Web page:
Academic journal article Journal of Accountancy

FASB ED's on Fair Value for GIC, Reinsurance Contracts; Offsetting Interpretation

Academic journal article Journal of Accountancy

FASB ED's on Fair Value for GIC, Reinsurance Contracts; Offsetting Interpretation

Article excerpt

The Financial Accounting Standards Board issued exposure drafts on fair value for guaranteed investment contracts (GICs) and on accounting for reinsurance contracts as well as an interpretation about offsetting amounts related to specific contracts.

The ED Reporting by Defined Benefit Pension Plans of Investment Contracts would require such plans to account at fair value for GICs issued by insurance companies or for similar contracts issued by entities such as banks or thrifts. The proposal would become effective in calendar year 1993.

FASB Statement no. 35, Accounting and Reporting by Defined Benefit Pension Plans, requires that plan investments, except for contracts with insurance companies, be reported at fair value. In practice, the exception to fair value reporting has been applied, by analogy, to similar contracts issued by financial institutions other than insurance companies. The ED would amend Statement no. 35 to require all investment contracts to be reported at fair value.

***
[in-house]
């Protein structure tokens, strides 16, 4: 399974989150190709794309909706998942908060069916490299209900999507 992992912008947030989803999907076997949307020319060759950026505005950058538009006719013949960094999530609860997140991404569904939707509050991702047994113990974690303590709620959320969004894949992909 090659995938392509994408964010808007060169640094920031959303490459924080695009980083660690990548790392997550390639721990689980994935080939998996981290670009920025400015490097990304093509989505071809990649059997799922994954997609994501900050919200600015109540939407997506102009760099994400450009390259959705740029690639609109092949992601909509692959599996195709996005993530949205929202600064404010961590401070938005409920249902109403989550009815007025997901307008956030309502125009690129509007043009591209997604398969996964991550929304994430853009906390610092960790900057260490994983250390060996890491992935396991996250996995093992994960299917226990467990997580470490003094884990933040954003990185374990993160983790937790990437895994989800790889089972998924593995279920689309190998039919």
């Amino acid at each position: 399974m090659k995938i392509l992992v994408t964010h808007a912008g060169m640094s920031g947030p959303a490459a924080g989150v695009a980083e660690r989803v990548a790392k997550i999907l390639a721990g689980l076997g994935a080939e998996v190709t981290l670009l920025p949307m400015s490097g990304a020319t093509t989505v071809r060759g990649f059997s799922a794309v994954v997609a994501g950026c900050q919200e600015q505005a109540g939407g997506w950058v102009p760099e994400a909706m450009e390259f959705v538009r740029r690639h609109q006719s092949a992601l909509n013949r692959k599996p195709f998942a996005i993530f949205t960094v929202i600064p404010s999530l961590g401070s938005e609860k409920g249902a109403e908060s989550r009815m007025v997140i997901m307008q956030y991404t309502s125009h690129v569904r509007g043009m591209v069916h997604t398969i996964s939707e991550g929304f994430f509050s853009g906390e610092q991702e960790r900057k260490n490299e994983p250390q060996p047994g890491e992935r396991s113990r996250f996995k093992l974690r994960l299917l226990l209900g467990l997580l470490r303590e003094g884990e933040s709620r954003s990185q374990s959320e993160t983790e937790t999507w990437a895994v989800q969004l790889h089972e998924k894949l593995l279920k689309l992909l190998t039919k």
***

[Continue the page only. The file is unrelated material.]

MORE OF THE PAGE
Comments on the ED are due by June 18.

Reinsurance contracts. The ED Accounting and Reporting for Reinsurance of Short-Duration and Long-Duration Contracts addresses inconsistencies between accounting for reinsurance and the general criteria for offsetting. It amends FASB Statement no. 60, Accounting and Reporting by Insurance Enterprises, by requiring that reinsurance receivables and unearned premiums paid to the reinsurer be reported as assets. Reinsurance receivables would include amounts related to incurred-but-not-reported claims and liabilities for future policy benefits. Estimated receivables would be recognized in a manner consistent with the related liabilities.

The ED also would establish the conditions required for a contract with a reinsurer to qualify for reinsurance accounting. Contracts that do not result in the possibility that the reinsurer may realize significant gain or loss from the insurance risk assumed would be accounted for as deposits. …

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